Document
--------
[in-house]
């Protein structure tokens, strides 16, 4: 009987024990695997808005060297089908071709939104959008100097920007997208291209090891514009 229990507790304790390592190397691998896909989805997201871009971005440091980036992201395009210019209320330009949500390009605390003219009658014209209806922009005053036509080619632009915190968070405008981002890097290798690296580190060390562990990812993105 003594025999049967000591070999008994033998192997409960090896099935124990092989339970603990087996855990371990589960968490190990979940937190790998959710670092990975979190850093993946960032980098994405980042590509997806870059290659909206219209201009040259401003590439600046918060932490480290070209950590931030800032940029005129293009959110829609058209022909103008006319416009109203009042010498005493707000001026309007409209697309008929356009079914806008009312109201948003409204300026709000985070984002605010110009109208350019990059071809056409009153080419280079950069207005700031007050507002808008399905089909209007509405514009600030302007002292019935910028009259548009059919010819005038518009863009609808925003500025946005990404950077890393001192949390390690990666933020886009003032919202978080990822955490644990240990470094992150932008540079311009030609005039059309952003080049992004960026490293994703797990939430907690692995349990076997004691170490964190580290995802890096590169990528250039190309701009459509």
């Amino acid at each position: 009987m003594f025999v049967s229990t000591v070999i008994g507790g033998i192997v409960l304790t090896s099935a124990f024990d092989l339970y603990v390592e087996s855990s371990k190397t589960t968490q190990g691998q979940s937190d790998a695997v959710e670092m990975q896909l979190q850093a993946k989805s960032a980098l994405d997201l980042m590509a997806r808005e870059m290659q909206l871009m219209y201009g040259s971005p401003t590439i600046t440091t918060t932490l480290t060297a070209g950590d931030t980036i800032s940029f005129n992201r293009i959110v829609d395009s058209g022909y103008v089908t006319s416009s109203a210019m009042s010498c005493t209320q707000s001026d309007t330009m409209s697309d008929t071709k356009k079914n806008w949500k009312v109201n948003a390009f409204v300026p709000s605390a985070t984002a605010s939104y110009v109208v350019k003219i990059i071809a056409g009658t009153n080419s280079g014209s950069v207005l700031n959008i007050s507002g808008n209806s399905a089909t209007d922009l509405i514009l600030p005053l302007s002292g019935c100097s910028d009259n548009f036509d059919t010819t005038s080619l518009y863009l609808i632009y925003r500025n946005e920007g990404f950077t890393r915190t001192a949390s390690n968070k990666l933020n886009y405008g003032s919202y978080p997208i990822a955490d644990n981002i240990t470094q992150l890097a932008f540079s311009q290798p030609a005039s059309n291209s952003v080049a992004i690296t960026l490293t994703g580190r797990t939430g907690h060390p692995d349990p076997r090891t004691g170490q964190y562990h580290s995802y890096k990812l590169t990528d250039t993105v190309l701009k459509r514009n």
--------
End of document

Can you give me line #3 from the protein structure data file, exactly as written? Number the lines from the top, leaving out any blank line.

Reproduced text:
């Amino acid at each position: 009987m003594f025999v049967s229990t000591v070999i008994g507790g033998i192997v409960l304790t090896s099935a124990f024990d092989l339970y603990v390592e087996s855990s371990k190397t589960t968490q190990g691998q979940s937190d790998a695997v959710e670092m990975q896909l979190q850093a993946k989805s960032a980098l994405d997201l980042m590509a997806r808005e870059m290659q909206l871009m219209y201009g040259s971005p401003t590439i600046t440091t918060t932490l480290t060297a070209g950590d931030t980036i800032s940029f005129n992201r293009i959110v829609d395009s058209g022909y103008v089908t006319s416009s109203a210019m009042s010498c005493t209320q707000s001026d309007t330009m409209s697309d008929t071709k356009k079914n806008w949500k009312v109201n948003a390009f409204v300026p709000s605390a985070t984002a605010s939104y110009v109208v350019k003219i990059i071809a056409g009658t009153n080419s280079g014209s950069v207005l700031n959008i007050s507002g808008n209806s399905a089909t209007d922009l509405i514009l600030p005053l302007s002292g019935c100097s910028d009259n548009f036509d059919t010819t005038s080619l518009y863009l609808i632009y925003r500025n946005e920007g990404f950077t890393r915190t001192a949390s390690n968070k990666l933020n886009y405008g003032s919202y978080p997208i990822a955490d644990n981002i240990t470094q992150l890097a932008f540079s311009q290798p030609a005039s059309n291209s952003v080049a992004i690296t960026l490293t994703g580190r797990t939430g907690h060390p692995d349990p076997r090891t004691g170490q964190y562990h580290s995802y890096k990812l590169t990528d250039t993105v190309l701009k459509r514009n």